Windows & .NET Watch: The Oslo Piece O’Codes
March 15, 2009 —
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Related Search Term(s): domain-specific languages, Microsoft
"Oslo" is the codename for Microsoft’s ambitious model-based development platform. The idea, in the broadest strokes, is that software teams don’t develop high-level tools specific to their domain. We work on the same core system for years, but changing a rule still requires a programmer to go in, balance the brackets, put the semicolons in the right place, fire up the build script for the entire system, work the unit-testing framework, and so forth. Or we approach a new system and find ourselves redeveloping the same objects and relationships that we know to be important to the domain.
It’s difficult to talk about this level of abstraction without uttering a phrase about “business analysts writing rules directly,” but that type of phrase brings with it a freight train of baggage. To cut to the quick: Microsoft understands that creating a software system requires a trained and specialized mentality. The failure is not that there are programmers involved, it’s that the programmers aren’t taking advantage of the patterns and vocabulary of their domain.
If you’re doing once-in-a-few-years reasoning about security transactions or the network, a general-purpose language is the best way to express that solution. But if you work for a widget manufacturer, you should have additional ways of reasoning that involve widgets and sprockets and other domain issues.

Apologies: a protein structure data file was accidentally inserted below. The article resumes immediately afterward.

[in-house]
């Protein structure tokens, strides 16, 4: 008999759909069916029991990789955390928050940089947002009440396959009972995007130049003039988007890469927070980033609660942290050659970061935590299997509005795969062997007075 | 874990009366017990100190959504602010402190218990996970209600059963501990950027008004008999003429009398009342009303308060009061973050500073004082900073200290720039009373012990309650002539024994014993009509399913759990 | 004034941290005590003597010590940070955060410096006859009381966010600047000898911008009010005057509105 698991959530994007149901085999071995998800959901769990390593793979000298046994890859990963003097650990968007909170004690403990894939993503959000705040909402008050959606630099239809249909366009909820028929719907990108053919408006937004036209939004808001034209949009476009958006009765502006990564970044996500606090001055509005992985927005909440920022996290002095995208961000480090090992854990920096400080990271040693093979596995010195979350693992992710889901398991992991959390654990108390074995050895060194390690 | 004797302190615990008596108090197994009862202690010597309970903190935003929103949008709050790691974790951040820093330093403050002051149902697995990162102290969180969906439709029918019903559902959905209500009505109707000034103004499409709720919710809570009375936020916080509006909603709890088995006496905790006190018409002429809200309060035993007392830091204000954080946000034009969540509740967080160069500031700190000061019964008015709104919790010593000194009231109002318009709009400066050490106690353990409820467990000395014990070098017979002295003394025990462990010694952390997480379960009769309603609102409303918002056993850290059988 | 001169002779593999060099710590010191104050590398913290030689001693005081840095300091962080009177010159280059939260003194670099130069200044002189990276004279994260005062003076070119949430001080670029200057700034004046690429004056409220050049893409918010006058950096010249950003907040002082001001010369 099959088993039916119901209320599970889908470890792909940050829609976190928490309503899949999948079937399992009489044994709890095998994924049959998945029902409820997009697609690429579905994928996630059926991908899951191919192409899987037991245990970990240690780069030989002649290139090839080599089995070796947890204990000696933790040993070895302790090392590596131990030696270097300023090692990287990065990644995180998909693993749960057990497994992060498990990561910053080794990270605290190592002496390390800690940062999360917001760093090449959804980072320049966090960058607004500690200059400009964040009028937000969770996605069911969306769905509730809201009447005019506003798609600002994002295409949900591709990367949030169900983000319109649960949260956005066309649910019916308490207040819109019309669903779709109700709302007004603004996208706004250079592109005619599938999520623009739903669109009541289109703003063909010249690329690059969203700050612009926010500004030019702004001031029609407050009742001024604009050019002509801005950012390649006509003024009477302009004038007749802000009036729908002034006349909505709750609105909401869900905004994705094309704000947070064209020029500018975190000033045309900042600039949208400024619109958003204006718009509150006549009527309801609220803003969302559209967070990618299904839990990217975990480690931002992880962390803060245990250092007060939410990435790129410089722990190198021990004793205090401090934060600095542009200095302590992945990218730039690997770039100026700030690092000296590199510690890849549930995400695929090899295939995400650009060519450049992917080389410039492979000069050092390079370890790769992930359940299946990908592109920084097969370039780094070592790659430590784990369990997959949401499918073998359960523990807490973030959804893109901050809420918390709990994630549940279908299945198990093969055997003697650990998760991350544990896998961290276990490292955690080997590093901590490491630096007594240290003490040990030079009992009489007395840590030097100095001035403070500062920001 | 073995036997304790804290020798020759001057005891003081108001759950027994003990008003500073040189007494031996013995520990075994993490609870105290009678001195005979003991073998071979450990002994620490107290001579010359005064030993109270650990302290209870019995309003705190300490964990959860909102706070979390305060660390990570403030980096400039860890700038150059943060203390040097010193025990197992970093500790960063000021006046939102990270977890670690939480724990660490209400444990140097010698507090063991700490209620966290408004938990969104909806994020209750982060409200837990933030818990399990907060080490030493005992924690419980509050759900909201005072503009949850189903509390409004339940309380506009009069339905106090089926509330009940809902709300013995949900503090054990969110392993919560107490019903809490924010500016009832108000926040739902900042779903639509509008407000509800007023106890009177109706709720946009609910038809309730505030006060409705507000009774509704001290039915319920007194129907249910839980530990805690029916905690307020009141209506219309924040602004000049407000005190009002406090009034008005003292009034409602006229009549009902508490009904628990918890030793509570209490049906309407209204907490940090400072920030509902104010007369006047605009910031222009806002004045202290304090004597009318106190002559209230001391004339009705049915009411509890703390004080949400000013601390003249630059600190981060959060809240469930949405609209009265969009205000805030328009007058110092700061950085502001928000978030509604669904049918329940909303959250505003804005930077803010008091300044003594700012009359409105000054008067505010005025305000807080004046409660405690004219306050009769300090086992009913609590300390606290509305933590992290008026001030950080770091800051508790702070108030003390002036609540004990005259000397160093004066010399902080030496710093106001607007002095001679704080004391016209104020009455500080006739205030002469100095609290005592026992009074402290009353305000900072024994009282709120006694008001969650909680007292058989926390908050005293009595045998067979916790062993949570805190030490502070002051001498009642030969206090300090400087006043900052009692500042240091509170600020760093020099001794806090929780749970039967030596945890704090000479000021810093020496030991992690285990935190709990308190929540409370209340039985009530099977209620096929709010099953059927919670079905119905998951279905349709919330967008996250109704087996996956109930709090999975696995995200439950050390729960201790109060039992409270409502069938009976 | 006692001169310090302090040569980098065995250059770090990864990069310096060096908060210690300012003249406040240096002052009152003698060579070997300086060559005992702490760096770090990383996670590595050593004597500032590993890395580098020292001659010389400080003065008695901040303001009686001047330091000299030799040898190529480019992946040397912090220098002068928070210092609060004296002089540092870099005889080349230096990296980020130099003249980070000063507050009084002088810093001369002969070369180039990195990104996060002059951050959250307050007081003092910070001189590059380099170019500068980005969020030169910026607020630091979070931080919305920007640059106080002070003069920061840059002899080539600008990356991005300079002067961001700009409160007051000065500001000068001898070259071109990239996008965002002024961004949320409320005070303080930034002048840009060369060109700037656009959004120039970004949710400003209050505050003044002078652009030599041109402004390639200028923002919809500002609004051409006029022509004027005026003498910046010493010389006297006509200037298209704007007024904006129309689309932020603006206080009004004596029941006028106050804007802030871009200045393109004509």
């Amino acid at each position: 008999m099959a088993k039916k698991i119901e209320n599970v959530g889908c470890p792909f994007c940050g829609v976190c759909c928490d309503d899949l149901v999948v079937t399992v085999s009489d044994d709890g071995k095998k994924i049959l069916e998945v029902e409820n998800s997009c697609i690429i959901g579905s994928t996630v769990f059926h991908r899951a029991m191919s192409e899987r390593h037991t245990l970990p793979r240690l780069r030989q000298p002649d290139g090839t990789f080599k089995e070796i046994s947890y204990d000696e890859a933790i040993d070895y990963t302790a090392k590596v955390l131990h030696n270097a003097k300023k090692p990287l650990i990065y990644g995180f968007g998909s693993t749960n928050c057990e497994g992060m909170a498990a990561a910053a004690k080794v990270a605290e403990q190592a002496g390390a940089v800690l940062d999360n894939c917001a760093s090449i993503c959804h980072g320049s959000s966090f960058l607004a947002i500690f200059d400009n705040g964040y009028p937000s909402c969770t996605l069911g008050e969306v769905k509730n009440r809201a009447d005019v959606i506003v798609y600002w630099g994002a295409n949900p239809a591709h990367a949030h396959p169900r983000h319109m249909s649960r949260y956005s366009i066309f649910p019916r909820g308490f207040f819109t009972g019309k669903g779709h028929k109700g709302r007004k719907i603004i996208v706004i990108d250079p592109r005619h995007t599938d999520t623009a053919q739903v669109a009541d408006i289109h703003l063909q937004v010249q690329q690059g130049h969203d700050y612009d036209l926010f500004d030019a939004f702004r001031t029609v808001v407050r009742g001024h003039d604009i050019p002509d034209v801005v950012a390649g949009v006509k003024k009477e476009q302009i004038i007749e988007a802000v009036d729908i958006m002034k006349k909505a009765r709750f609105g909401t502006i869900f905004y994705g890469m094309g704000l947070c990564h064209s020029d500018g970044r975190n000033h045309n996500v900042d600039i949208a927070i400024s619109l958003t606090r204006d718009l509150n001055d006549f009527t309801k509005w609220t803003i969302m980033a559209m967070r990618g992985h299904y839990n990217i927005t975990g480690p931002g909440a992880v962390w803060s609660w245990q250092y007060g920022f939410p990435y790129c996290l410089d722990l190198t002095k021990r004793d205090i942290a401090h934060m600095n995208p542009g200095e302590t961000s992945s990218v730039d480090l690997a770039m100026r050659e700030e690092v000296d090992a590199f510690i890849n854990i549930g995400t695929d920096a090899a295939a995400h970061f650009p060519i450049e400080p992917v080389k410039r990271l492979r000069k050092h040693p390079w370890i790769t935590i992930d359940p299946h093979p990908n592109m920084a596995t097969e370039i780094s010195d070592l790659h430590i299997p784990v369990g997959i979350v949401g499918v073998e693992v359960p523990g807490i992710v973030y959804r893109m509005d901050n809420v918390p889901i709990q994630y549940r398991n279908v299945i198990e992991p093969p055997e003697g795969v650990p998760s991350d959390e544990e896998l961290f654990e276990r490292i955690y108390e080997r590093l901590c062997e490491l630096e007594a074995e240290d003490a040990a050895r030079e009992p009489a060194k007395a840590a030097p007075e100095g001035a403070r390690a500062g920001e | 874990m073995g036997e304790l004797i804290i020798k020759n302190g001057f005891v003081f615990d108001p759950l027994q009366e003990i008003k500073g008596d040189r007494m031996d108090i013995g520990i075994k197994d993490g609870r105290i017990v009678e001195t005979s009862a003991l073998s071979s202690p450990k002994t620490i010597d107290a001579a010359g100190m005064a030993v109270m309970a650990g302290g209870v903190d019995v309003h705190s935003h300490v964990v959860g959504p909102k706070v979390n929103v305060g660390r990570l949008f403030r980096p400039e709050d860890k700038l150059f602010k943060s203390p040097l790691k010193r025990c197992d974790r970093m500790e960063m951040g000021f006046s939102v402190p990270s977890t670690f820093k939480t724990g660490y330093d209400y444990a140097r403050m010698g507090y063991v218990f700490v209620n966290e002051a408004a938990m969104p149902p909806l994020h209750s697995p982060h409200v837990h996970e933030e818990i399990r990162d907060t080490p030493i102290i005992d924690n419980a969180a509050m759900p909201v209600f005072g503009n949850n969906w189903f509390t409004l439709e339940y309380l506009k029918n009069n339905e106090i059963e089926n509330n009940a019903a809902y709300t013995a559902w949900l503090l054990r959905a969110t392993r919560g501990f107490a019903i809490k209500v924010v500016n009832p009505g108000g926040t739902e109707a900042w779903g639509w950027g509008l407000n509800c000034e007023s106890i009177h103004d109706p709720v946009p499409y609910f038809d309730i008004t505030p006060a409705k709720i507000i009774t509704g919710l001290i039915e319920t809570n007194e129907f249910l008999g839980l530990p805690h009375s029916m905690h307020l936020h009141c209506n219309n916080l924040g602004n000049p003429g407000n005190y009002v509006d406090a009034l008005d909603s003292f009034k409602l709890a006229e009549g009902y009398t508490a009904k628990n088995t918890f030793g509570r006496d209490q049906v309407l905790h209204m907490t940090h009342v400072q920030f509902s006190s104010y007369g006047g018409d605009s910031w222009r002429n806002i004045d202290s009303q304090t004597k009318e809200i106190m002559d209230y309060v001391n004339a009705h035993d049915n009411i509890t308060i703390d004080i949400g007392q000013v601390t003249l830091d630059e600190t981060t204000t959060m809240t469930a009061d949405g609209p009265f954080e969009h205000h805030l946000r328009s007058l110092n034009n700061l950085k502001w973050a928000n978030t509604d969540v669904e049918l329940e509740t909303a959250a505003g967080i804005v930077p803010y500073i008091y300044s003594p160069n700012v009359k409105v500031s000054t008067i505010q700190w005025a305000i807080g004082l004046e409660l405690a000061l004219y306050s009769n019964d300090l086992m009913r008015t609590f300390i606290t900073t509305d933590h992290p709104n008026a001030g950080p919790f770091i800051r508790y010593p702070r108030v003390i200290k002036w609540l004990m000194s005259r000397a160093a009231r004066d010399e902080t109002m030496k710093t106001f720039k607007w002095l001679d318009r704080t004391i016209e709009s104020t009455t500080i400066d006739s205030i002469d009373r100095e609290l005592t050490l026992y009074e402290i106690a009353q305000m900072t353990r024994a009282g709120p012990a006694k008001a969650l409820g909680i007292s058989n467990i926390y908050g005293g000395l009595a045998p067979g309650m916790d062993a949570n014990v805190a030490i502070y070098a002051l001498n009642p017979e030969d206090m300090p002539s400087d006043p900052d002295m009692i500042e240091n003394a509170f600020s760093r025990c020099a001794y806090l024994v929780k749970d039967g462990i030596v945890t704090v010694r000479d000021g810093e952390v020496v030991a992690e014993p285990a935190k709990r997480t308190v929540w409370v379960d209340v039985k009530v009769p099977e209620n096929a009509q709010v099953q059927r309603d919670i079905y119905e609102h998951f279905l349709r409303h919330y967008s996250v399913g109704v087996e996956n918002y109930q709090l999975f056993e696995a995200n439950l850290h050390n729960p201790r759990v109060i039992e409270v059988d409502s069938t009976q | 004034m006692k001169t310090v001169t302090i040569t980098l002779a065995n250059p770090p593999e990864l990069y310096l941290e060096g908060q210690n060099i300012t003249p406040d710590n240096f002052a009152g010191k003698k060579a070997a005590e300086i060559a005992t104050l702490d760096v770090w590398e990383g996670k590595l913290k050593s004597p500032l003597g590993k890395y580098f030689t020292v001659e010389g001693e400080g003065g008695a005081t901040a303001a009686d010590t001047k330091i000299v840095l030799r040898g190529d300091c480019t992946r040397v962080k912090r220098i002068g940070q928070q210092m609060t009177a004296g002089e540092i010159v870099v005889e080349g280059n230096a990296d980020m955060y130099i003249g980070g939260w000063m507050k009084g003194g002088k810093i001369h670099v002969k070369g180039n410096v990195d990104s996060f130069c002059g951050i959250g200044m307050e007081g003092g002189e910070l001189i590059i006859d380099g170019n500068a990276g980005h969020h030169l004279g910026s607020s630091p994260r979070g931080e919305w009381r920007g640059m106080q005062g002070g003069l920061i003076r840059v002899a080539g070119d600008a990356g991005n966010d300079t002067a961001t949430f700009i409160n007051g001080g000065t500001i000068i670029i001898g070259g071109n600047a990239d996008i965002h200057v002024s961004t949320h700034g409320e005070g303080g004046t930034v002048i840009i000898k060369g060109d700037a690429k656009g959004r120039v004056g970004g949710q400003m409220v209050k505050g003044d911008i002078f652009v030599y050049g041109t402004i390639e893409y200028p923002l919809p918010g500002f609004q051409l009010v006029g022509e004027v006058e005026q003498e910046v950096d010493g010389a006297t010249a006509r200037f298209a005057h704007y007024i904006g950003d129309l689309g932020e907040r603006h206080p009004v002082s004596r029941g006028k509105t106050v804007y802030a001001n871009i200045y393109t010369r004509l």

One attempt to avoid the “no programming necessary” confusion comes in the phrase “software factories.” (Those wishing to score points for their debate team could argue that the phrase is not entirely baggage-free, as it was also used in the early 1990s to describe a style of development favored by Japanese business that failed to produce anything noteworthy except, arguably, the low-cost, low-quality contract-Web-development industry.)
As it’s used today, though, a “software factory” is intended to evoke the idea of a product line: companies producing slightly different versions of their software for different clients or partners, or that find themselves building “this year’s model” that’s different in important ways. But they build with chunks of functionality that are reused from the previous versions, solutions that don’t need to be reinvented.